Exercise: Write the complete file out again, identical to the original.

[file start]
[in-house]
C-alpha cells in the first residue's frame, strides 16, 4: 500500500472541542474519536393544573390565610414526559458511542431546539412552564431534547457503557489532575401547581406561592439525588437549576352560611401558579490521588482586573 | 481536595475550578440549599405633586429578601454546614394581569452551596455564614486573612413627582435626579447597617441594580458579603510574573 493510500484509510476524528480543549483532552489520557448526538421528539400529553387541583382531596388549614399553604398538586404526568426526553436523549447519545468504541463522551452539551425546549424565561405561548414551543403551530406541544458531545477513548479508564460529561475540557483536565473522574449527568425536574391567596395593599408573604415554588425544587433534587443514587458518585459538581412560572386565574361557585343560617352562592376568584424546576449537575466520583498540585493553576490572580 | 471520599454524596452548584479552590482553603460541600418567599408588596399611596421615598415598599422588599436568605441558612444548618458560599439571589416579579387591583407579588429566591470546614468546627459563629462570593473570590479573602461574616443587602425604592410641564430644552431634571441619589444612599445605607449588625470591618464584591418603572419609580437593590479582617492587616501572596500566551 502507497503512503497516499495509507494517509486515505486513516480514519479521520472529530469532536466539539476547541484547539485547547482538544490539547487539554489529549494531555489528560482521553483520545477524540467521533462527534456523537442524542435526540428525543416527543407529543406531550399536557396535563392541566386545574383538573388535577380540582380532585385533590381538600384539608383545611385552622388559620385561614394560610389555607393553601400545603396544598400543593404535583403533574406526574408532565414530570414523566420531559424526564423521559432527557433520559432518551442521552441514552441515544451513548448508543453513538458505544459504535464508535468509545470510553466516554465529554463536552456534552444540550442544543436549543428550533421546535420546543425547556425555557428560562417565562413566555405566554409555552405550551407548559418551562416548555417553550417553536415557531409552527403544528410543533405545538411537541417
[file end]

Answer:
[in-house]
C-alpha cells in the first residue's frame, strides 16, 4: 500500500472541542474519536393544573390565610414526559458511542431546539412552564431534547457503557489532575401547581406561592439525588437549576352560611401558579490521588482586573 | 481536595475550578440549599405633586429578601454546614394581569452551596455564614486573612413627582435626579447597617441594580458579603510574573 493510500484509510476524528480543549483532552489520557448526538421528539400529553387541583382531596388549614399553604398538586404526568426526553436523549447519545468504541463522551452539551425546549424565561405561548414551543403551530406541544458531545477513548479508564460529561475540557483536565473522574449527568425536574391567596395593599408573604415554588425544587433534587443514587458518585459538581412560572386565574361557585343560617352562592376568584424546576449537575466520583498540585493553576490572580 | 471520599454524596452548584479552590482553603460541600418567599408588596399611596421615598415598599422588599436568605441558612444548618458560599439571589416579579387591583407579588429566591470546614468546627459563629462570593473570590479573602461574616443587602425604592410641564430644552431634571441619589444612599445605607449588625470591618464584591418603572419609580437593590479582617492587616501572596500566551 502507497503512503497516499495509507494517509486515505486513516480514519479521520472529530469532536466539539476547541484547539485547547482538544490539547487539554489529549494531555489528560482521553483520545477524540467521533462527534456523537442524542435526540428525543416527543407529543406531550399536557396535563392541566386545574383538573388535577380540582380532585385533590381538600384539608383545611385552622388559620385561614394560610389555607393553601400545603396544598400543593404535583403533574406526574408532565414530570414523566420531559424526564423521559432527557433520559432518551442521552441514552441515544451513548448508543453513538458505544459504535464508535468509545470510553466516554465529554463536552456534552444540550442544543436549543428550533421546535420546543425547556425555557428560562417565562413566555405566554409555552405550551407548559418551562416548555417553550417553536415557531409552527403544528410543533405545538411537541417